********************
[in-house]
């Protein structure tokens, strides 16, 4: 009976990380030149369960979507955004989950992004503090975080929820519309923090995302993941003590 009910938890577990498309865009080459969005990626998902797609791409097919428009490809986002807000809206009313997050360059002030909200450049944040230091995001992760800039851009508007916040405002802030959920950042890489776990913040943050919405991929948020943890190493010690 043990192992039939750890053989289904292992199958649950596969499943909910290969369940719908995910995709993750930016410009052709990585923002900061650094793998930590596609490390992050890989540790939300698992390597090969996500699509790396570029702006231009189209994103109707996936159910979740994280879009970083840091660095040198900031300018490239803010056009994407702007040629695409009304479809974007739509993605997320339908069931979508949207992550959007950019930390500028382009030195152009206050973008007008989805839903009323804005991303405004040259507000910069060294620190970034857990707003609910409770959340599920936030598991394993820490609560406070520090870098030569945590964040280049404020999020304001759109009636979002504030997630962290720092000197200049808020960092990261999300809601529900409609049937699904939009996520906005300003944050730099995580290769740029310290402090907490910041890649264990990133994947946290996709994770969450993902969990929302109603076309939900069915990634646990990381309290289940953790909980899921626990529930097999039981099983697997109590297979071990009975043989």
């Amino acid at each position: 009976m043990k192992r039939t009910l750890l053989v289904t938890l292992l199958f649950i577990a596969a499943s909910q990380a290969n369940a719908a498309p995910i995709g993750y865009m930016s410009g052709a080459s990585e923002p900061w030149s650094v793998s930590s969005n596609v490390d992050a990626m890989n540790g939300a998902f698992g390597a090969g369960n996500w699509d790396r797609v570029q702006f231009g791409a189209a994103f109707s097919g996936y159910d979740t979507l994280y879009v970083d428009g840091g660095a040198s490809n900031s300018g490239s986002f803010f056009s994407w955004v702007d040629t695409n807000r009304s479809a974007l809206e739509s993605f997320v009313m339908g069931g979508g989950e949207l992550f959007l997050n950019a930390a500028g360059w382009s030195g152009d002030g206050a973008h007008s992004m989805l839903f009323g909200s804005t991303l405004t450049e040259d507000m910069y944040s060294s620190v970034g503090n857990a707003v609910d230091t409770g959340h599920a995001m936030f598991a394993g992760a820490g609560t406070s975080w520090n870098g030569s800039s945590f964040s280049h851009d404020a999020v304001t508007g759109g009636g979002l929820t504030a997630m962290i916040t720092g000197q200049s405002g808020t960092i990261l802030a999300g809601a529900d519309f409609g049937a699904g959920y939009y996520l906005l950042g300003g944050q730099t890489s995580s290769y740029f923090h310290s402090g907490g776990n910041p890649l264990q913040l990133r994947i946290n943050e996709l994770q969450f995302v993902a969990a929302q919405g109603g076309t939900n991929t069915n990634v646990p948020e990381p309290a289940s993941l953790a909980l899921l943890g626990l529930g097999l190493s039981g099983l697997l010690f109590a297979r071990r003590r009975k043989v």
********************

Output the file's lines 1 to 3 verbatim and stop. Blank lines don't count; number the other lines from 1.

[in-house]
């Protein structure tokens, strides 16, 4: 009976990380030149369960979507955004989950992004503090975080929820519309923090995302993941003590 009910938890577990498309865009080459969005990626998902797609791409097919428009490809986002807000809206009313997050360059002030909200450049944040230091995001992760800039851009508007916040405002802030959920950042890489776990913040943050919405991929948020943890190493010690 043990192992039939750890053989289904292992199958649950596969499943909910290969369940719908995910995709993750930016410009052709990585923002900061650094793998930590596609490390992050890989540790939300698992390597090969996500699509790396570029702006231009189209994103109707996936159910979740994280879009970083840091660095040198900031300018490239803010056009994407702007040629695409009304479809974007739509993605997320339908069931979508949207992550959007950019930390500028382009030195152009206050973008007008989805839903009323804005991303405004040259507000910069060294620190970034857990707003609910409770959340599920936030598991394993820490609560406070520090870098030569945590964040280049404020999020304001759109009636979002504030997630962290720092000197200049808020960092990261999300809601529900409609049937699904939009996520906005300003944050730099995580290769740029310290402090907490910041890649264990990133994947946290996709994770969450993902969990929302109603076309939900069915990634646990990381309290289940953790909980899921626990529930097999039981099983697997109590297979071990009975043989």
């Amino acid at each position: 009976m043990k192992r039939t009910l750890l053989v289904t938890l292992l199958f649950i577990a596969a499943s909910q990380a290969n369940a719908a498309p995910i995709g993750y865009m930016s410009g052709a080459s990585e923002p900061w030149s650094v793998s930590s969005n596609v490390d992050a990626m890989n540790g939300a998902f698992g390597a090969g369960n996500w699509d790396r797609v570029q702006f231009g791409a189209a994103f109707s097919g996936y159910d979740t979507l994280y879009v970083d428009g840091g660095a040198s490809n900031s300018g490239s986002f803010f056009s994407w955004v702007d040629t695409n807000r009304s479809a974007l809206e739509s993605f997320v009313m339908g069931g979508g989950e949207l992550f959007l997050n950019a930390a500028g360059w382009s030195g152009d002030g206050a973008h007008s992004m989805l839903f009323g909200s804005t991303l405004t450049e040259d507000m910069y944040s060294s620190v970034g503090n857990a707003v609910d230091t409770g959340h599920a995001m936030f598991a394993g992760a820490g609560t406070s975080w520090n870098g030569s800039s945590f964040s280049h851009d404020a999020v304001t508007g759109g009636g979002l929820t504030a997630m962290i916040t720092g000197q200049s405002g808020t960092i990261l802030a999300g809601a529900d519309f409609g049937a699904g959920y939009y996520l906005l950042g300003g944050q730099t890489s995580s290769y740029f923090h310290s402090g907490g776990n910041p890649l264990q913040l990133r994947i946290n943050e996709l994770q969450f995302v993902a969990a929302q919405g109603g076309t939900n991929t069915n990634v646990p948020e990381p309290a289940s993941l953790a909980l899921l943890g626990l529930g097999l190493s039981g099983l697997l010690f109590a297979r071990r003590r009975k043989v």